I’m finally beginning to feel like a true Italian. I know the perfect time to get up for school while allowing maximum sleep time, the best place to stop for coffee, how to cross the street safely, and that only skinny jeans are allowed out of the house. I even crave Napoleon Margarita pizza in the middle of the night.
Last weekend was San Sebastiano day so I went with Avery and a friend from school to see a play. It was in Italian, obviously, so I didn’t pick up a lot of it but it was funny anyways and the actors were fantastic. As we drove home you could see rows and rows of little stalls down the streets of the town all lit up by light bulbs hanging down from the awnings. It was beautiful.
Yesterday, Alessandra took me out for my first Italian coffee. The cups are so small they look like they belong to a child’s tea set and I felt like a giant holding it, but it’s no wonder the cups are that small, the coffee is so strong! It’s delicious, everything here is, but it’s very distinct.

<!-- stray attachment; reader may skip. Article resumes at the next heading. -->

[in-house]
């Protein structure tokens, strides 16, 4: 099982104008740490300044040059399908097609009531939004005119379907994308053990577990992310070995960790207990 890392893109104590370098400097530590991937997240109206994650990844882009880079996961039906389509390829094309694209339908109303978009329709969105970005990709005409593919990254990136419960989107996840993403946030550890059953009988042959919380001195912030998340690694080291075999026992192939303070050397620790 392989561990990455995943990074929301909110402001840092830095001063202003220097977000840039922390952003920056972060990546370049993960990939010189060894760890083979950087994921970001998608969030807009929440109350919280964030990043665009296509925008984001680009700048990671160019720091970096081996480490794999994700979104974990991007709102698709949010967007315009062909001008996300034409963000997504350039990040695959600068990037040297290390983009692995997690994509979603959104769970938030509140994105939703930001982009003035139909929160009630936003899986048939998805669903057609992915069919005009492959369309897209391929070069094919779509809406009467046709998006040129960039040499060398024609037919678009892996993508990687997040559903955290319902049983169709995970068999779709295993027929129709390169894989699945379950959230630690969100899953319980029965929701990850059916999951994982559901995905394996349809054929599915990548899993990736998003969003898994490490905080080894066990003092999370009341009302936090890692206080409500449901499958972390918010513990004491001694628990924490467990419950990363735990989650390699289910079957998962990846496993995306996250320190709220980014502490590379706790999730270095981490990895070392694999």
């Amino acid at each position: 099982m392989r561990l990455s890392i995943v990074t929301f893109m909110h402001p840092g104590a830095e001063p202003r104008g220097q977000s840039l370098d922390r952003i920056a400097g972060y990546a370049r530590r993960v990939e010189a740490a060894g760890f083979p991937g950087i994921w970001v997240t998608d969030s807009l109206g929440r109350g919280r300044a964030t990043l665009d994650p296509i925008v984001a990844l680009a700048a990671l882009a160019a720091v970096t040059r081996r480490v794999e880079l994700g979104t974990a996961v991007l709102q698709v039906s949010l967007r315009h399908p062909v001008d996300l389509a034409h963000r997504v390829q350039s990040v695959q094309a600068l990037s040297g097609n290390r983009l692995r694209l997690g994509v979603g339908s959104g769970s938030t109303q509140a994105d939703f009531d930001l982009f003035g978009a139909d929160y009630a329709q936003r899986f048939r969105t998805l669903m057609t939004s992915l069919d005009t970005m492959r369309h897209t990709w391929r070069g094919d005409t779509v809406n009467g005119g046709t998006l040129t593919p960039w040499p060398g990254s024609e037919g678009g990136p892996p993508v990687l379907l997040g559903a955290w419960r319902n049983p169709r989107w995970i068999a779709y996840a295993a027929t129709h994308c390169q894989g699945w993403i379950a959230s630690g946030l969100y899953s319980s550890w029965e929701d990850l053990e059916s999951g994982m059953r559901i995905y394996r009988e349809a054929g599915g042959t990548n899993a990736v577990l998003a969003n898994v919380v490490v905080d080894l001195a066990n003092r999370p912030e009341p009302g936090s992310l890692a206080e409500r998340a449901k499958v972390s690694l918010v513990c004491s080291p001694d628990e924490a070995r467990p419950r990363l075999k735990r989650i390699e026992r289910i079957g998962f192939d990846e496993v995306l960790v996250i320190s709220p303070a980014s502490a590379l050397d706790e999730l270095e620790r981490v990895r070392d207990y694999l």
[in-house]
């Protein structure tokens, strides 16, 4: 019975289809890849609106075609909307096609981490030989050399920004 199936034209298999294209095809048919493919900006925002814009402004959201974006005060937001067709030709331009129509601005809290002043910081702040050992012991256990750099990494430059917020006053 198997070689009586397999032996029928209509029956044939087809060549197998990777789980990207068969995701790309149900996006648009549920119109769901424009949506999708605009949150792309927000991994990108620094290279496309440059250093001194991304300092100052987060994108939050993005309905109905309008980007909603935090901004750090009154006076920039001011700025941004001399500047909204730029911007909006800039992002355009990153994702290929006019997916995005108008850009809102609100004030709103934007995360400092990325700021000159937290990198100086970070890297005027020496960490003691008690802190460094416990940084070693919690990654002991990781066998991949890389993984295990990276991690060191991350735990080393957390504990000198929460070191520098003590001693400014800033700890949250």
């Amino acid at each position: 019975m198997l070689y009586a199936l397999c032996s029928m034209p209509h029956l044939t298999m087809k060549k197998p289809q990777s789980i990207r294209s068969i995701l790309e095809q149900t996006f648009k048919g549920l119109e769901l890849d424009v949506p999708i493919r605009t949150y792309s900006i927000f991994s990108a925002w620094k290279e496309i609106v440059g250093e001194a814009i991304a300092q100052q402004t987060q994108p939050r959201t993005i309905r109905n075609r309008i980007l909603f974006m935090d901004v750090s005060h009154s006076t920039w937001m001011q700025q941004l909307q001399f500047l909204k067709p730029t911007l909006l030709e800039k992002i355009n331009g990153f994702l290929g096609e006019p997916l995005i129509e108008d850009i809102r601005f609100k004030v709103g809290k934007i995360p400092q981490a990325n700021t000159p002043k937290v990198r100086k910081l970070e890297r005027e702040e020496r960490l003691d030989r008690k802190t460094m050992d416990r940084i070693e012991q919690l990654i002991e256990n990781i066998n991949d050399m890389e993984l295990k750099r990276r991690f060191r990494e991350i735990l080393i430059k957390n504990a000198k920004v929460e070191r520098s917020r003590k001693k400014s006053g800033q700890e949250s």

Last week I was sick so I didn’t get back to school until today and Mr.Guarnaccia’s asked me to put together a spelling bee for his students. I was also introduced to an English teacher from England who will be teaching a couple days a week for the next little while. She’s really nice and I’ve agreed to help out with one of her lessons about education and the difference between European and Canadian school systems.
This weekend for the first time since I got here I found myself truly bored. My host sisters were both out, it was too early to talk to anyone from home and Avery was busy. When you’re going to go on an exchange you have to try and prepare yourself for everything both packing wise and emotionally. I had prepared myself for the homesickness, although tough at times, I prepared myself for culture shock, I even prepared myself for the possibility that I wouldn’t get along with my host family, or that I would get along too well and wouldn’t want to come home. I was completely ready to come here and BECOME Italian. To participate in whatever unusual activity they asked, try whatever strange looking food they offered and laugh at myself when I can’t pronounce that one word correctly. The last thing on my mind was that I might be bored at some point. And, as weird as it sounds, it was a comforting feeling. I may be thousands of miles away from home, with no family or friends, in a country famous for it’s dazzling colors and awe-inspiring landmarks, but I can still get bored.